How the World Cup is our non-profit’s best advocate.

This week I rode the elevator into work with a man dressed in a suit with a Mexico jersey under his sport coat. This week I’ve read half a dozen articles with titles like “Why the World Cup Matters”. This week, as I watched green face paint streaked tears roll down a man’s face, I have realized that because of the World Cup the rest of the world knows what our office says every day: there is an incredible and inherent power in sport.

The World Cup is one of the clearest representations of the power of sport because of its international audience, its length and its worldwide appeal. Soccer is the most popular sport in the world, and the World Cup is its greatest stage. Our office, like many around the world have tuned into the games regardless of the time of day. We’ve paused during meetings for score updates and when a favorite team is playing you can often hear screams of horror and excitement through the walls of our office. The World Cup has pulled communities like our office together as millions of viewers tune in to cheer on their teams.

The World Cup is elucidating the power of sport and finally, everyone else is speaking our language. Urban Initiatives’ mission has been for the last 15 years to utilize the power of sport to incentivize our students to achieve in the classroom, become leaders, develop their social-emotional learning and practice healthy living. Although, many would call us “just the soccer program,” I’m certain that few would characterize the World Cup as “just some soccer games.”

We are not the only ones that espouse this view of sports. Nelson Mandela was a constant and dedicated advocate for the power of sport, claiming that, “Sport has the power to change the world. It has the power to unite people in a way that little else does. It speaks to youth in a language they understand. Sport can create hope where once there was only despair.” He made it his mission to bring the World Cup to South Africa, and he accomplished this goal in 2010. He understood soccer’s unifying power for people of all backgrounds and ages.

Soccer means more than scoring goals- on our soccer fields in Chicago and in the World Cup. Soccer, and sport more generally, have the power to bring people together around a common goal. It bridges all manners of differences to unite people to cheer for their team. It builds character and it teaches people how to win and lose. It provides opportunities for the best of us to rise and be the Messi’s and Ronaldo’s of the next generation. It makes us root for the underdogs.

For the 17,000 students that Urban Initiatives serves across Chicago, sport can mean some or all these things to them. At the very least, sport provides them an opportunity to get active and have fun in a safe, supervised environment. It can also mean that on game days they can meet new people and travel to a new neighborhood. They may even make a new friend on the field. Soccer can teach them that it doesn’t matter if they win or lose, but what matters is if they had fun or learned something new. It provides opportunities for young people to learn and practice leadership skills- the skills that will make them successful in the future but that are difficult to teach on a whiteboard.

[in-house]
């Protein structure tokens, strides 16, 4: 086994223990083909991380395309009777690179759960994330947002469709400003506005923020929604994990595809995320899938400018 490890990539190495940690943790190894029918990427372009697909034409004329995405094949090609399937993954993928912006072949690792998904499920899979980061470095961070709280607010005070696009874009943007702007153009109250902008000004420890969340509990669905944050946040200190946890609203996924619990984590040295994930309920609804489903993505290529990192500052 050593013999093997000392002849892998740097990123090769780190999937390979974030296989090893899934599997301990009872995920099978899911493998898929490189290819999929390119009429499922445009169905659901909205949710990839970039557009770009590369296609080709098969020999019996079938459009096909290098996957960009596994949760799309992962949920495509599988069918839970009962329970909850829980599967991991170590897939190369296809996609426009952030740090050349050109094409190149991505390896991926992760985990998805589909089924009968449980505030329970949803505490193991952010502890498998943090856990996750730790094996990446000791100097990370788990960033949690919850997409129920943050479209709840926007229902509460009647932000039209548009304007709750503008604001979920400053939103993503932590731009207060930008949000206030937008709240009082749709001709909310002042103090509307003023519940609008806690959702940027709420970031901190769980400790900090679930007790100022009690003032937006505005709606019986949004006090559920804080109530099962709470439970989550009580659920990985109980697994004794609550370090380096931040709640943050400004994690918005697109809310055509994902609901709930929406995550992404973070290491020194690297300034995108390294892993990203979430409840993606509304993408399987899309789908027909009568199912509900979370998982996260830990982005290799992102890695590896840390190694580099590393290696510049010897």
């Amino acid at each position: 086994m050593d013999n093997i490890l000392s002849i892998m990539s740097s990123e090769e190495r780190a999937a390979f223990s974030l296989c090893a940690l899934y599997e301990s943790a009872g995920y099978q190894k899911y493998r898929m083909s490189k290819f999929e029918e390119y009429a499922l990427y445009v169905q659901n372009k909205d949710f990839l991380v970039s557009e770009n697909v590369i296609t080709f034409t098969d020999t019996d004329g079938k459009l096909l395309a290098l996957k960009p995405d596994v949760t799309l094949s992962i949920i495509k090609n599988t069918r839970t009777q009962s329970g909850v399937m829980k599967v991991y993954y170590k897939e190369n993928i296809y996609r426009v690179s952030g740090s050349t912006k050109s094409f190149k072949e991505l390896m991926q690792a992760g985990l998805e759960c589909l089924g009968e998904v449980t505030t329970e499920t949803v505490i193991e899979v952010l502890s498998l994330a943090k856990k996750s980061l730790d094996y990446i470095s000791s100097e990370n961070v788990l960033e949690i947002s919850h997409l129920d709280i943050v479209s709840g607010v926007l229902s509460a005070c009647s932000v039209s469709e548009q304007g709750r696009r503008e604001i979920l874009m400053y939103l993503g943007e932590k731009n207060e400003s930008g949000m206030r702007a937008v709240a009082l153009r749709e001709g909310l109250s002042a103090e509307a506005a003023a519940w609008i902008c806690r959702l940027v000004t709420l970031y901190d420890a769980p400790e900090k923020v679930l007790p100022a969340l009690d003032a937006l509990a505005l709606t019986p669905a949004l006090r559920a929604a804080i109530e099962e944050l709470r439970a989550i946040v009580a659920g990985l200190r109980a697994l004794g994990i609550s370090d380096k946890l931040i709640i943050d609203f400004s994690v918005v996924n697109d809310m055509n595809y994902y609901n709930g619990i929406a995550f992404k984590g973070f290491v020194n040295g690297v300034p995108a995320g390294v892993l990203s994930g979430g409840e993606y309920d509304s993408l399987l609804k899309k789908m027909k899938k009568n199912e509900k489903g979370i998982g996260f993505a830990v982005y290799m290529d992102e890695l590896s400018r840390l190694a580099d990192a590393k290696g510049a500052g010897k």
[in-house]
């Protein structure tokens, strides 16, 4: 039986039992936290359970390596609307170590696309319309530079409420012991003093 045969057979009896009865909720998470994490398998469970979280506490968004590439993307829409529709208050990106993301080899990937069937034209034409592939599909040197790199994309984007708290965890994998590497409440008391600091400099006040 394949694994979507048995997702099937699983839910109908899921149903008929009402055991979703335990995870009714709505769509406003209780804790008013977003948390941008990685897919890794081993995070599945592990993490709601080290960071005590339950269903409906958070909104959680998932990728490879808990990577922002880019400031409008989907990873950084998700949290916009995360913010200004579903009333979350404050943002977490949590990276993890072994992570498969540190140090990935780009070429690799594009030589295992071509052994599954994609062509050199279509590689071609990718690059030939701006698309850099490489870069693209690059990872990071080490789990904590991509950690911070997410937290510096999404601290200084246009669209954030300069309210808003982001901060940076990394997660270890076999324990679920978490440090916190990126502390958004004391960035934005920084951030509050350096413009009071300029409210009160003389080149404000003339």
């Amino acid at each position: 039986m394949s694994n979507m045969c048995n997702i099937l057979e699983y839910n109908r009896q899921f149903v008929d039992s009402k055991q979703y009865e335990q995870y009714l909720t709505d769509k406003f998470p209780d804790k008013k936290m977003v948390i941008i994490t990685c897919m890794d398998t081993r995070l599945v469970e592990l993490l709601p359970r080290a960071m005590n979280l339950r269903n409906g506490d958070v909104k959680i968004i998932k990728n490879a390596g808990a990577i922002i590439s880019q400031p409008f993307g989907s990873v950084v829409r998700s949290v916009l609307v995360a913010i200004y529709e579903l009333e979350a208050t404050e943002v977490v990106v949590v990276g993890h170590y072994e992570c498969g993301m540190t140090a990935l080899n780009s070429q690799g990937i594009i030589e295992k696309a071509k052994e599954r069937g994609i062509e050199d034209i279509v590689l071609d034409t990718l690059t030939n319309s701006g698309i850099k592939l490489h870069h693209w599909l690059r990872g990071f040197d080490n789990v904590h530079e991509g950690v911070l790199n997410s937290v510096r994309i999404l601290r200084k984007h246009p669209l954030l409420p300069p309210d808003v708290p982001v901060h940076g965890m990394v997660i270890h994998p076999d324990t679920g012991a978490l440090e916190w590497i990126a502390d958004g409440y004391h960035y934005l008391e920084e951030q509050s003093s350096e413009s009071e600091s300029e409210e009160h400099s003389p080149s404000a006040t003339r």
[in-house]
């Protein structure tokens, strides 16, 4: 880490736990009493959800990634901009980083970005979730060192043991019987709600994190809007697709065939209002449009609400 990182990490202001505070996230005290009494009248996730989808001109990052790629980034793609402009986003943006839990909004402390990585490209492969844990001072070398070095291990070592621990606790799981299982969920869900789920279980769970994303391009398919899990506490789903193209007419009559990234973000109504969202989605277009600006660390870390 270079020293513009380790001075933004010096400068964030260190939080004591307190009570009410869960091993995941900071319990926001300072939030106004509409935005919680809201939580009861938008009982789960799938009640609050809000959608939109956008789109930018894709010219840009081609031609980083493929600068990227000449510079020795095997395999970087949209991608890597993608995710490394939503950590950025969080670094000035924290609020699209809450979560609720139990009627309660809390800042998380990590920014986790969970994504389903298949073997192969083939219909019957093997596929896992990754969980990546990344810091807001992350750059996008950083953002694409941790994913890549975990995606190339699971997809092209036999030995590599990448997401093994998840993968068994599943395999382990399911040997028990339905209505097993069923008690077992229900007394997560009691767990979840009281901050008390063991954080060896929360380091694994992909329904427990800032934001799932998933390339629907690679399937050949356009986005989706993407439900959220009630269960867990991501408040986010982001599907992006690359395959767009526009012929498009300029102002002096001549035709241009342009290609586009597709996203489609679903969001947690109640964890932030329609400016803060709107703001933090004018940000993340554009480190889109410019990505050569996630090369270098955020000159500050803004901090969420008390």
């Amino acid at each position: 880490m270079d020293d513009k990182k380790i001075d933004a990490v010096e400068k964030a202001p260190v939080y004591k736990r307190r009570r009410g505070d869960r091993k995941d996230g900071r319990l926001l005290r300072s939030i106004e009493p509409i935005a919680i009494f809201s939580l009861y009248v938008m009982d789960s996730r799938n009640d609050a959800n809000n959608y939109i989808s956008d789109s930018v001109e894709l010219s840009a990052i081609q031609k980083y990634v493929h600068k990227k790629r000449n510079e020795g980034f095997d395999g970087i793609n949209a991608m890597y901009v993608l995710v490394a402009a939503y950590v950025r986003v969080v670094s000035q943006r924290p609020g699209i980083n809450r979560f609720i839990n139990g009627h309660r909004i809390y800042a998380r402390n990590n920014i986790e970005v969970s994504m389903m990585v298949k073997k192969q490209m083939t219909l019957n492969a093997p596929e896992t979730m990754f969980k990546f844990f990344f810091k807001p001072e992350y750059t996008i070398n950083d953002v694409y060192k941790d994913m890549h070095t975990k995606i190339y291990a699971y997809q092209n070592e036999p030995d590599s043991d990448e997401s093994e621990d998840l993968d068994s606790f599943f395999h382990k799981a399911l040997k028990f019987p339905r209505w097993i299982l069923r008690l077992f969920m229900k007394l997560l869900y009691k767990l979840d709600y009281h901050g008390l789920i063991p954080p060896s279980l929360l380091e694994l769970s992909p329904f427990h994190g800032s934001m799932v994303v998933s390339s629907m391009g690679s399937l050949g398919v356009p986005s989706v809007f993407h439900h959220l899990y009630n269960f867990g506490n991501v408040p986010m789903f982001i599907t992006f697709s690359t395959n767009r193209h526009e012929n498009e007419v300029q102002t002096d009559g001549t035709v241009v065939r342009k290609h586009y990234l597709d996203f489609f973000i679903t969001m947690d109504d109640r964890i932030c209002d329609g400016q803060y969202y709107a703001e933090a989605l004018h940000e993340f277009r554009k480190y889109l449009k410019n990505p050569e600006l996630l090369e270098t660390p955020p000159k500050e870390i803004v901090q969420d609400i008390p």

Most importantly, Urban Initiatives programming works to show our participants that so many people, from coaches to volunteers and parents, are rooting for their success.

Urban Initiatives stakeholders, much like the crowd at World Cup matches, often have little in common with one another. Our stakeholders work in CPS, in massive law firms, and small local businesses. Without our students to bring them together, their paths may never cross. They may have played soccer for 20 years, or they may know nothing about soccer but have come to love the community that surrounds our programming. Our stakeholders are young, old and everything in between, but they come together to support our students. This is the power of sport at work.

On July 14th, Urban Initiatives hosted it’s own Cup- the Corporate Challenge Cup. Although its stage was smaller than those in Moscow or Sochi, the Corporate Challenge Cup has the same values: let’s bring people together to compete against one another for a little bit of glory, but more importantly for the love of the game and all it offers our communities. 26 corporate teams, including Gallagher, Allstate, Morningstar, Northern Trust, and Grainger, came out to play in our much smaller soccer tournament, but the inherent, unifying power of sports was clear and the impact was great- the event raised over $100,000 in support of our programs. By giving sport the credit it is due, we can make it a priority for our youth who all deserve opportunities to play.

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